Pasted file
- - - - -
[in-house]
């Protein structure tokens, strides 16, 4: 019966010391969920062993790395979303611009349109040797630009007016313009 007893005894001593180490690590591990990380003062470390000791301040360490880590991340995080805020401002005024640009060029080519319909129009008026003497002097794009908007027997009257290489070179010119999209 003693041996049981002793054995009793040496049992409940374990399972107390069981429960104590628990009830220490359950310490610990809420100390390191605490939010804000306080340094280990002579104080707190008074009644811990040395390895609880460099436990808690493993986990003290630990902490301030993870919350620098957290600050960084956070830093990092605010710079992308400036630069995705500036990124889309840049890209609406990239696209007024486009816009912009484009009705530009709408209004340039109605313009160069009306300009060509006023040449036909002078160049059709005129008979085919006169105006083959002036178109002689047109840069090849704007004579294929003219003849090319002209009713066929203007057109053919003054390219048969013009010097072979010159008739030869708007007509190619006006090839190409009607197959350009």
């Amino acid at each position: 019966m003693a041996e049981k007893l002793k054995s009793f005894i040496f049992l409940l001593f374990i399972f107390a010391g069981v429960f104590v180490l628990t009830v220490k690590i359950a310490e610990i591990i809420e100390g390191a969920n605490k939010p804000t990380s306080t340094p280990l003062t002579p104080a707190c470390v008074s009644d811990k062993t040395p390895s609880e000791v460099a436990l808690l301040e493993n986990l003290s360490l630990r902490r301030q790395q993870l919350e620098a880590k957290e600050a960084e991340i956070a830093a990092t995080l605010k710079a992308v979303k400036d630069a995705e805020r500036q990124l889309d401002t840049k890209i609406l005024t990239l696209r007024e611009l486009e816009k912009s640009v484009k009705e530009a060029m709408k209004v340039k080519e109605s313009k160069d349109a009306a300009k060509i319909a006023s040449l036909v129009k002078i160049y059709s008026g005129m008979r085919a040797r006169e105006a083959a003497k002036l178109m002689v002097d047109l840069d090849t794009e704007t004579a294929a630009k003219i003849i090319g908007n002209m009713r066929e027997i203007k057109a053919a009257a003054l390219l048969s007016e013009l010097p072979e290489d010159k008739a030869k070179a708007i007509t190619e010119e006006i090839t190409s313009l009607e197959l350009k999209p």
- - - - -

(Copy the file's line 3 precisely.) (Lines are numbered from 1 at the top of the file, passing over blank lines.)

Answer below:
């Amino acid at each position: 019966m003693a041996e049981k007893l002793k054995s009793f005894i040496f049992l409940l001593f374990i399972f107390a010391g069981v429960f104590v180490l628990t009830v220490k690590i359950a310490e610990i591990i809420e100390g390191a969920n605490k939010p804000t990380s306080t340094p280990l003062t002579p104080a707190c470390v008074s009644d811990k062993t040395p390895s609880e000791v460099a436990l808690l301040e493993n986990l003290s360490l630990r902490r301030q790395q993870l919350e620098a880590k957290e600050a960084e991340i956070a830093a990092t995080l605010k710079a992308v979303k400036d630069a995705e805020r500036q990124l889309d401002t840049k890209i609406l005024t990239l696209r007024e611009l486009e816009k912009s640009v484009k009705e530009a060029m709408k209004v340039k080519e109605s313009k160069d349109a009306a300009k060509i319909a006023s040449l036909v129009k002078i160049y059709s008026g005129m008979r085919a040797r006169e105006a083959a003497k002036l178109m002689v002097d047109l840069d090849t794009e704007t004579a294929a630009k003219i003849i090319g908007n002209m009713r066929e027997i203007k057109a053919a009257a003054l390219l048969s007016e013009l010097p072979e290489d010159k008739a030869k070179a708007i007509t190619e010119e006006i090839t190409s313009l009607e197959l350009k999209p």